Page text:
Proposed Routing Protocol

Though Routing Protocol is a single protocol but works differently in three distinct ways based on the scenario present. Basically it is divided in three sub protocols like broadcasting, multicasting and unicasting Protocol. So a brief example regarding all the three is must. For execution of broadcast and multicast protocol a separate session is created. During this session sensors nodes present in that part of network stops all kinds of communications with its neighboring sensor nodes and intermediate nodes. So let’s start with broadcasting protocol algorithm. But before that few basic things should be explained. Like description of discontinuous function, intermediate nodes, generation of FunVALUE, diagram representing symbols and its meaning etc. (Figures 6 and 7). In intermediate node an address table is created holding the address of other intermediate nodes. It also contains a buffer and Volatile Session Address Collector (VSAC). A common discontinuous function is also used as explained in our last paper [1] with little changes. Diagram showing symbols and their meaning used in topology are shown below. The discontinuous function and address matrix of intermediate node is shown below is shown below:-


Figure 6: Symbols and its meaning used in topology.


Figure 7: Discontinuous Function.

Generation of FunValue: Procedure is that using random generator function a random number is generated which is feed to prime number generator function to generate a prime number. Then a function is selected from discontinuous function on the range basis i.e. first of all the range is decided in which prime number falls. Then function fi(x) from that range is selected. From that value Fun VALUE is created. Whole packet of data is encrypted using encryptiondecryption technique.

Broadcast Algorithm

Basically progress in three stages i.e. Decision, Propagation and Execution stage

In decision phase: Sink node decides to broadcast some important in-formation. It is this phase where broadcast session begins. For this purpose sink node randomly chooses an intermediate node and calculates FunValue. Intermediate node address is of 16 bit. For FunValue, first of all select a random number say 43 which is feed to prime number generator (n2+n+41) to give output as 1993. Sink node then selects a function from discontinuous function where prime number falls in range of 2693-5741. Thus function selected is f1(x) and let it be as x2 3985 (Figure 8).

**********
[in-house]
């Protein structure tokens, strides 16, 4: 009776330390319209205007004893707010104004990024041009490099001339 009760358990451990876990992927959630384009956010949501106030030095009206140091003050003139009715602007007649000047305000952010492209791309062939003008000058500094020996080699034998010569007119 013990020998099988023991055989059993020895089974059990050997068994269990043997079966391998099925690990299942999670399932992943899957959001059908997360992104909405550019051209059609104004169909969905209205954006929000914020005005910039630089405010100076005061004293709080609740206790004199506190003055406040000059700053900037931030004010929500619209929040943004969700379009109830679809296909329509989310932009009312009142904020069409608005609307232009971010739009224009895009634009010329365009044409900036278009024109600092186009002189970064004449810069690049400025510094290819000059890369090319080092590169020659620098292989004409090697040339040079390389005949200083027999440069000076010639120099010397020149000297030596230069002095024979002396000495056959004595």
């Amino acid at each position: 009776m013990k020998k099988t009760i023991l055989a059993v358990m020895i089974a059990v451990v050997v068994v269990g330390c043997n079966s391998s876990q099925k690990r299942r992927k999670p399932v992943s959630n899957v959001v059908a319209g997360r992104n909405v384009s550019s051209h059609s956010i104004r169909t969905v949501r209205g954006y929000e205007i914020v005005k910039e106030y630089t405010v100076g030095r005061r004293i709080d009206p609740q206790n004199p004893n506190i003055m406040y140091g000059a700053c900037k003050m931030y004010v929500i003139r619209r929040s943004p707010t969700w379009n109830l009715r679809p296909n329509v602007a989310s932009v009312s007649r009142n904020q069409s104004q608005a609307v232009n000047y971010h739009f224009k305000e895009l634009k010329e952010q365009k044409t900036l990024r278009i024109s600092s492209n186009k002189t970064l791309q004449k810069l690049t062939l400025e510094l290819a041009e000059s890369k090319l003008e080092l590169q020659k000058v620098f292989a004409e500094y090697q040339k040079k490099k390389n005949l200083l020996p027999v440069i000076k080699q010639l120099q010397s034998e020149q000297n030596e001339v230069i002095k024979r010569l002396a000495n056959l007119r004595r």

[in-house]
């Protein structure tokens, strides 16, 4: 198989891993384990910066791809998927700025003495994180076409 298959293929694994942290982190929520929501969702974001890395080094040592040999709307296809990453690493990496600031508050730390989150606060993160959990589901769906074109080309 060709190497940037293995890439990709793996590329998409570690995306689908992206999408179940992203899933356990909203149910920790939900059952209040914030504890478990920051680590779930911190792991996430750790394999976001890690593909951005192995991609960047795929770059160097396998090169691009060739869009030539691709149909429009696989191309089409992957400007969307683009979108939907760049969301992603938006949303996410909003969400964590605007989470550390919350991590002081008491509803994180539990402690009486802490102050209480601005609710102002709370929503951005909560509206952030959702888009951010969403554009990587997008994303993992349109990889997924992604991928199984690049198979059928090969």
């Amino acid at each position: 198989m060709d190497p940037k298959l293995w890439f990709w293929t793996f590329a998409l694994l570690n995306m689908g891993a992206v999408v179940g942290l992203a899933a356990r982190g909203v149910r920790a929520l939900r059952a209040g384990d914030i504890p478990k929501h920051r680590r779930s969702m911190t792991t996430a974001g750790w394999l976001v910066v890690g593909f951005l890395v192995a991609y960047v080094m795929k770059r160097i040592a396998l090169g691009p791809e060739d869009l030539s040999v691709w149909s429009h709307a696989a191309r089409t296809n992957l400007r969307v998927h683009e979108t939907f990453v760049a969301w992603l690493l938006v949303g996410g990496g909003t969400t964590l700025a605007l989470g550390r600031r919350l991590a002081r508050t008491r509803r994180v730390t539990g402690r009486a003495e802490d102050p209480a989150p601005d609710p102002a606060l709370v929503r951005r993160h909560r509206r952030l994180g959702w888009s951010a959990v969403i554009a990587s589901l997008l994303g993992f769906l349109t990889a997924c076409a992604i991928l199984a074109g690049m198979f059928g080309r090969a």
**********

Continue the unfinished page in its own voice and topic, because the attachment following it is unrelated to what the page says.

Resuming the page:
Figure 8: Two bit representation for respective connections.

X2 3985 (Putting the value of X as 1993) 19932-39853968091. Thus after calculation of FunValue sink node creates the DB’s and packet to be send to chosen intermediate node. The packet is [DB(010)] H[DSC[INODE 0sAddress] [LocFunV alue(3968064)]] which is now ready to be sent.

In propagation phase: Receiving INode first decides the session by looking up in DB’s which a broadcast session is INode then make appropriate changes in DB’s, create multiple copies and send to nearby sensor nodes and INodes’s which further distribute the message to their nearby nodes and thus connecting bits are send to all sensor nodes in the entire network. A time-up timer is also set by the sink node within which all sensor nodes have to connect with their neighboring INodes. This is shown below with the help of a diagram.

In Execution stage: Sensor nodes firstly checks for the authenticity of data send from INode. It firstly, checks the describer bits (DB’s). If the bits are 011 then sensor nodes understands that a broadcast is going to take place for which it has to connect to its nearby neighboring INode. It then decrypts the whole message and extracts bits after the address of INode from where it receives the FunValue and location of function in discontinuous function. The FunValue received is 3968091. The value is then feed to search function to check whether X in that function is a prime number.



X2 =3972049


X=1993 (Value of X is a prime number)

After authentication of bits, sensor node too creates a different FunValue for which a random number say 11. This value is feed to prime number generator function (n2+n+41) which results as 173. Appropriate function is chosen on the range basis and value 173 is feed to generate a value. The function selected is f0(X) which is X2+X+43





The packet created is [DB’s(011)][INode Address][SensorAddress] [LocFunValue(3014)]

On receiving packet from sensor node, Intermediate node firstly authenticates the data and then stores its address in Volatile Session Address Collector (VSAC) which is explained below. For Authentication:-


X2+X 30102=0

X=173 and 174

X= 173 (Value -174 is discarded as it is negative) X=173; (Value of X is prime number)